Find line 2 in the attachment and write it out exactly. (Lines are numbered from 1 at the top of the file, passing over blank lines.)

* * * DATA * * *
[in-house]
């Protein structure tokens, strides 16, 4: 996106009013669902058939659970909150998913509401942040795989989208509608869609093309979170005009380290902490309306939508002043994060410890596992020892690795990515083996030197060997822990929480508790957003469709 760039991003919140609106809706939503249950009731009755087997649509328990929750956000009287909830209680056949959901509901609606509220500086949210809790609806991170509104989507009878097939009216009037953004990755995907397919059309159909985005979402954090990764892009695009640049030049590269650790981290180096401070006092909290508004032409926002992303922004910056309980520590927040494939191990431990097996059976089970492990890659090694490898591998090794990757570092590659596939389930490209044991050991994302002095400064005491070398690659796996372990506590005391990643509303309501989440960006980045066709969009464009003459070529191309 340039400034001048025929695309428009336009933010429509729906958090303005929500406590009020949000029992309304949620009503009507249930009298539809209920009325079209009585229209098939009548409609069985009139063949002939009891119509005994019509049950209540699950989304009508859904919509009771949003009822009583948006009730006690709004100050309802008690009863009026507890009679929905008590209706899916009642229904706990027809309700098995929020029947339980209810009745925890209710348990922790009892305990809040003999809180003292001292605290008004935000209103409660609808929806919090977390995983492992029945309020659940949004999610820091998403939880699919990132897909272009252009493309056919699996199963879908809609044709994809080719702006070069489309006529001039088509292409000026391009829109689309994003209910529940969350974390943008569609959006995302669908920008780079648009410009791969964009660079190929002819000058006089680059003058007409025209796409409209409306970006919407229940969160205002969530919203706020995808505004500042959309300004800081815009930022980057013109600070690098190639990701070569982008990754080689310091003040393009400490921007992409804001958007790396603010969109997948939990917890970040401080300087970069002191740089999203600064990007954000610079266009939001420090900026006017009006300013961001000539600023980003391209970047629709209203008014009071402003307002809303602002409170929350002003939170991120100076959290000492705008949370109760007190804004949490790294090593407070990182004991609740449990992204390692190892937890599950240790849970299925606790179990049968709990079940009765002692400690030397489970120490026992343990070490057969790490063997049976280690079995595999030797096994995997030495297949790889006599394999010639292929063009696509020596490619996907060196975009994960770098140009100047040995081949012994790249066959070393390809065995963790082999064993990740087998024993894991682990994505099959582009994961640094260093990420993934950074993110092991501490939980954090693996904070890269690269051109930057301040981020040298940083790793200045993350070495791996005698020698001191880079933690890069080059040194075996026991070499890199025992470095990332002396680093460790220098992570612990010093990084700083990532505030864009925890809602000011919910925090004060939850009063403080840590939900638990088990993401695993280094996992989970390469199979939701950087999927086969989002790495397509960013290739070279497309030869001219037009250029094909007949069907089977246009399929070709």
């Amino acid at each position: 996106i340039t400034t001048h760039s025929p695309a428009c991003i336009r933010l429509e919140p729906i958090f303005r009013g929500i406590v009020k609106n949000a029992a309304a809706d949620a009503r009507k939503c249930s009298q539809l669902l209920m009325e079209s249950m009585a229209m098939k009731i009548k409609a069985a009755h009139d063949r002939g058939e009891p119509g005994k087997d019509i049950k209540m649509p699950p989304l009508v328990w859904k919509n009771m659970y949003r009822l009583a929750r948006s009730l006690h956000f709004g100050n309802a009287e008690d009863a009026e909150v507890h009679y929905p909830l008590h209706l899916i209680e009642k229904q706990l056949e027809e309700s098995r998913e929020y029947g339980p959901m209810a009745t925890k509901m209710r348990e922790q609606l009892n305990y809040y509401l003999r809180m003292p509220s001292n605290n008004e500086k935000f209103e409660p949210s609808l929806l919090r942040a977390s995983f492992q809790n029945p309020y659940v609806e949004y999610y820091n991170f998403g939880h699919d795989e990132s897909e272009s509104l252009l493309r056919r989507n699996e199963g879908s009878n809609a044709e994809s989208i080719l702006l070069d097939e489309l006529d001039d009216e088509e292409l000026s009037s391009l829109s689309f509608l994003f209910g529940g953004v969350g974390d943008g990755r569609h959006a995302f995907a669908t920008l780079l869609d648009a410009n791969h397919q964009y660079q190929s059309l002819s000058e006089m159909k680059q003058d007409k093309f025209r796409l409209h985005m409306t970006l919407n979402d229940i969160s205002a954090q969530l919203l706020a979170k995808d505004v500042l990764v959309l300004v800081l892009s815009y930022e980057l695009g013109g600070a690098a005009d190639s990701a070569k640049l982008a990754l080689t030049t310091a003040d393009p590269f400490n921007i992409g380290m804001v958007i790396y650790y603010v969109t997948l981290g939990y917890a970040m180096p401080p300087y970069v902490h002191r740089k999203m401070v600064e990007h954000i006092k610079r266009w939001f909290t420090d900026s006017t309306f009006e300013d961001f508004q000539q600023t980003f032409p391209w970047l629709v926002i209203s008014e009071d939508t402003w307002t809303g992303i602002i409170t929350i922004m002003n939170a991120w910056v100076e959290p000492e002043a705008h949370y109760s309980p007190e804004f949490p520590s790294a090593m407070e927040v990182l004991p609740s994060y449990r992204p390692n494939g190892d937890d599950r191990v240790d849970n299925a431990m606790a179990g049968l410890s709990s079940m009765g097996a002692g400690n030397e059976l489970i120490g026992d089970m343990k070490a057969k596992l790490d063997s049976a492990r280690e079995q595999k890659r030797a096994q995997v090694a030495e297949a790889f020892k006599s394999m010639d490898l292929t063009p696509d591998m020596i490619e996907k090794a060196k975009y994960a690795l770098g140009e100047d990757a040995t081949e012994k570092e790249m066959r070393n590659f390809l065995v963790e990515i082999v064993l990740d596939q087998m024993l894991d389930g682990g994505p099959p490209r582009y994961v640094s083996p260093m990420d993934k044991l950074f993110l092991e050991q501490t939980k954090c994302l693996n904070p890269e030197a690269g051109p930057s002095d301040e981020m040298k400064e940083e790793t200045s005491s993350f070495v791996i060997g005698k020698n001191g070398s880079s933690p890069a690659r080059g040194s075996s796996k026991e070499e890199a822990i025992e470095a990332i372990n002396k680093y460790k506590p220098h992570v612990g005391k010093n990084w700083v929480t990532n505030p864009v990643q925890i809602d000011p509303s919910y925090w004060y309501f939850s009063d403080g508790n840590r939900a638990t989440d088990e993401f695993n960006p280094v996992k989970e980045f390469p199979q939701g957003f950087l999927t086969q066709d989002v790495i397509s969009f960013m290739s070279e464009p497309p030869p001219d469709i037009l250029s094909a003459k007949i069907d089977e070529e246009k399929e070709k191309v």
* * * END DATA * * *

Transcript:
């Protein structure tokens, strides 16, 4: 996106009013669902058939659970909150998913509401942040795989989208509608869609093309979170005009380290902490309306939508002043994060410890596992020892690795990515083996030197060997822990929480508790957003469709 760039991003919140609106809706939503249950009731009755087997649509328990929750956000009287909830209680056949959901509901609606509220500086949210809790609806991170509104989507009878097939009216009037953004990755995907397919059309159909985005979402954090990764892009695009640049030049590269650790981290180096401070006092909290508004032409926002992303922004910056309980520590927040494939191990431990097996059976089970492990890659090694490898591998090794990757570092590659596939389930490209044991050991994302002095400064005491070398690659796996372990506590005391990643509303309501989440960006980045066709969009464009003459070529191309 340039400034001048025929695309428009336009933010429509729906958090303005929500406590009020949000029992309304949620009503009507249930009298539809209920009325079209009585229209098939009548409609069985009139063949002939009891119509005994019509049950209540699950989304009508859904919509009771949003009822009583948006009730006690709004100050309802008690009863009026507890009679929905008590209706899916009642229904706990027809309700098995929020029947339980209810009745925890209710348990922790009892305990809040003999809180003292001292605290008004935000209103409660609808929806919090977390995983492992029945309020659940949004999610820091998403939880699919990132897909272009252009493309056919699996199963879908809609044709994809080719702006070069489309006529001039088509292409000026391009829109689309994003209910529940969350974390943008569609959006995302669908920008780079648009410009791969964009660079190929002819000058006089680059003058007409025209796409409209409306970006919407229940969160205002969530919203706020995808505004500042959309300004800081815009930022980057013109600070690098190639990701070569982008990754080689310091003040393009400490921007992409804001958007790396603010969109997948939990917890970040401080300087970069002191740089999203600064990007954000610079266009939001420090900026006017009006300013961001000539600023980003391209970047629709209203008014009071402003307002809303602002409170929350002003939170991120100076959290000492705008949370109760007190804004949490790294090593407070990182004991609740449990992204390692190892937890599950240790849970299925606790179990049968709990079940009765002692400690030397489970120490026992343990070490057969790490063997049976280690079995595999030797096994995997030495297949790889006599394999010639292929063009696509020596490619996907060196975009994960770098140009100047040995081949012994790249066959070393390809065995963790082999064993990740087998024993894991682990994505099959582009994961640094260093990420993934950074993110092991501490939980954090693996904070890269690269051109930057301040981020040298940083790793200045993350070495791996005698020698001191880079933690890069080059040194075996026991070499890199025992470095990332002396680093460790220098992570612990010093990084700083990532505030864009925890809602000011919910925090004060939850009063403080840590939900638990088990993401695993280094996992989970390469199979939701950087999927086969989002790495397509960013290739070279497309030869001219037009250029094909007949069907089977246009399929070709």